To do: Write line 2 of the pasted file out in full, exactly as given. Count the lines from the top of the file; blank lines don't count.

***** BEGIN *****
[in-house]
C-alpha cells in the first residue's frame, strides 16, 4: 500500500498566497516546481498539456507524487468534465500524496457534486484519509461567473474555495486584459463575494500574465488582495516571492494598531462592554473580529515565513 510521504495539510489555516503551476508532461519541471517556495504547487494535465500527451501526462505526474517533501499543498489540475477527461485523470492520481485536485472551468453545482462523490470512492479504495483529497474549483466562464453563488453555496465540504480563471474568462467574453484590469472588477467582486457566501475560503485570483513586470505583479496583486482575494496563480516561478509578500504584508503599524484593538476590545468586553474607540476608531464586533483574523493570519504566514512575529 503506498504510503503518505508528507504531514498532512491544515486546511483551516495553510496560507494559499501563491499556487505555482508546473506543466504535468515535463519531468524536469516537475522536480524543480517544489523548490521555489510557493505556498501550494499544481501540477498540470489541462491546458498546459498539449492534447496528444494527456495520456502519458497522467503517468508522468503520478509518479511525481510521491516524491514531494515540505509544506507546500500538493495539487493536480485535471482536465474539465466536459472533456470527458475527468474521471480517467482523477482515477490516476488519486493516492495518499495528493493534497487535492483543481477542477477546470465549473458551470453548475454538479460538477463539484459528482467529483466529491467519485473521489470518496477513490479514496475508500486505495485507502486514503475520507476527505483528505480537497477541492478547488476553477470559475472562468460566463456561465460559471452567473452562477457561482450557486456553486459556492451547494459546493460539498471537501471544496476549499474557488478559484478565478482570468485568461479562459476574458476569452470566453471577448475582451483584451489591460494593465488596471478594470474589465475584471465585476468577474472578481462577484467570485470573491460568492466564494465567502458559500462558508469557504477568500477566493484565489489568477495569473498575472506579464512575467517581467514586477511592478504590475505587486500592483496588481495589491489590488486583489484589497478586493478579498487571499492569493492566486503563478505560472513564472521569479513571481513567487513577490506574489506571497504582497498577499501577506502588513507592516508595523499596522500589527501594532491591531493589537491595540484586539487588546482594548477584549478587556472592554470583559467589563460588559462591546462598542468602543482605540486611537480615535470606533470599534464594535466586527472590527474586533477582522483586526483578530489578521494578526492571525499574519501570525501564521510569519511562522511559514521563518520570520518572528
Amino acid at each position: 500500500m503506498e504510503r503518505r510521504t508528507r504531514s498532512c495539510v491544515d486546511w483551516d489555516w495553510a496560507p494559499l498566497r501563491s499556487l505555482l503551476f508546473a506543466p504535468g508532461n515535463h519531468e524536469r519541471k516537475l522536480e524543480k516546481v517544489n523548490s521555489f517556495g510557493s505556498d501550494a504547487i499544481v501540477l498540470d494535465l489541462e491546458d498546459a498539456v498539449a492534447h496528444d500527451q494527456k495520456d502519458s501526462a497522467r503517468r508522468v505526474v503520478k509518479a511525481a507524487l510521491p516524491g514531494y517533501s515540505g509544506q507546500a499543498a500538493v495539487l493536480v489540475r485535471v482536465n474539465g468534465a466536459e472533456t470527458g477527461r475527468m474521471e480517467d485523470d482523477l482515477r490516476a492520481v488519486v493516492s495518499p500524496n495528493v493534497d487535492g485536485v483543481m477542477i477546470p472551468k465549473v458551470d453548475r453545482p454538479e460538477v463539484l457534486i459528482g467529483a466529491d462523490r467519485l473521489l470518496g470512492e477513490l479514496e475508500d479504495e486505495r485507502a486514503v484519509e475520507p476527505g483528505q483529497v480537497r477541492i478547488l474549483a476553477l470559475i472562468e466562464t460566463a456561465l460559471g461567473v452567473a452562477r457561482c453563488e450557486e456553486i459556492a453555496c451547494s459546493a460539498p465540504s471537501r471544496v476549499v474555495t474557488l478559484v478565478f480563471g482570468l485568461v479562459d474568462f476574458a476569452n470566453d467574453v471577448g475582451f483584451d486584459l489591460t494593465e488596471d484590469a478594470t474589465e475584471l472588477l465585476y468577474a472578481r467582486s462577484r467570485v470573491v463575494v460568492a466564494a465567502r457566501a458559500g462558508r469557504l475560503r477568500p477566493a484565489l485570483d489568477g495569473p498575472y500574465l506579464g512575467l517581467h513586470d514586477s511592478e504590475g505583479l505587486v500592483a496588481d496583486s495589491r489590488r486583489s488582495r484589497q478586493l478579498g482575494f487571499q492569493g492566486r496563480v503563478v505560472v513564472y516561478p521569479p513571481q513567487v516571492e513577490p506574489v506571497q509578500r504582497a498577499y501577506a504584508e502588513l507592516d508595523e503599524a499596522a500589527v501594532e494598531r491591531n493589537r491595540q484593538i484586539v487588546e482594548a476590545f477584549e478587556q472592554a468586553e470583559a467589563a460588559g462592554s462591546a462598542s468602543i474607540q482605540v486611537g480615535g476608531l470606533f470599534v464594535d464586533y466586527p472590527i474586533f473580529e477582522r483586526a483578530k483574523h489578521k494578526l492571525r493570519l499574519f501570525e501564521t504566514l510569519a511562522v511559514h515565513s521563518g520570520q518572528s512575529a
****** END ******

C-alpha cells in the first residue's frame, strides 16, 4: 500500500498566497516546481498539456507524487468534465500524496457534486484519509461567473474555495486584459463575494500574465488582495516571492494598531462592554473580529515565513 510521504495539510489555516503551476508532461519541471517556495504547487494535465500527451501526462505526474517533501499543498489540475477527461485523470492520481485536485472551468453545482462523490470512492479504495483529497474549483466562464453563488453555496465540504480563471474568462467574453484590469472588477467582486457566501475560503485570483513586470505583479496583486482575494496563480516561478509578500504584508503599524484593538476590545468586553474607540476608531464586533483574523493570519504566514512575529 503506498504510503503518505508528507504531514498532512491544515486546511483551516495553510496560507494559499501563491499556487505555482508546473506543466504535468515535463519531468524536469516537475522536480524543480517544489523548490521555489510557493505556498501550494499544481501540477498540470489541462491546458498546459498539449492534447496528444494527456495520456502519458497522467503517468508522468503520478509518479511525481510521491516524491514531494515540505509544506507546500500538493495539487493536480485535471482536465474539465466536459472533456470527458475527468474521471480517467482523477482515477490516476488519486493516492495518499495528493493534497487535492483543481477542477477546470465549473458551470453548475454538479460538477463539484459528482467529483466529491467519485473521489470518496477513490479514496475508500486505495485507502486514503475520507476527505483528505480537497477541492478547488476553477470559475472562468460566463456561465460559471452567473452562477457561482450557486456553486459556492451547494459546493460539498471537501471544496476549499474557488478559484478565478482570468485568461479562459476574458476569452470566453471577448475582451483584451489591460494593465488596471478594470474589465475584471465585476468577474472578481462577484467570485470573491460568492466564494465567502458559500462558508469557504477568500477566493484565489489568477495569473498575472506579464512575467517581467514586477511592478504590475505587486500592483496588481495589491489590488486583489484589497478586493478579498487571499492569493492566486503563478505560472513564472521569479513571481513567487513577490506574489506571497504582497498577499501577506502588513507592516508595523499596522500589527501594532491591531493589537491595540484586539487588546482594548477584549478587556472592554470583559467589563460588559462591546462598542468602543482605540486611537480615535470606533470599534464594535466586527472590527474586533477582522483586526483578530489578521494578526492571525499574519501570525501564521510569519511562522511559514521563518520570520518572528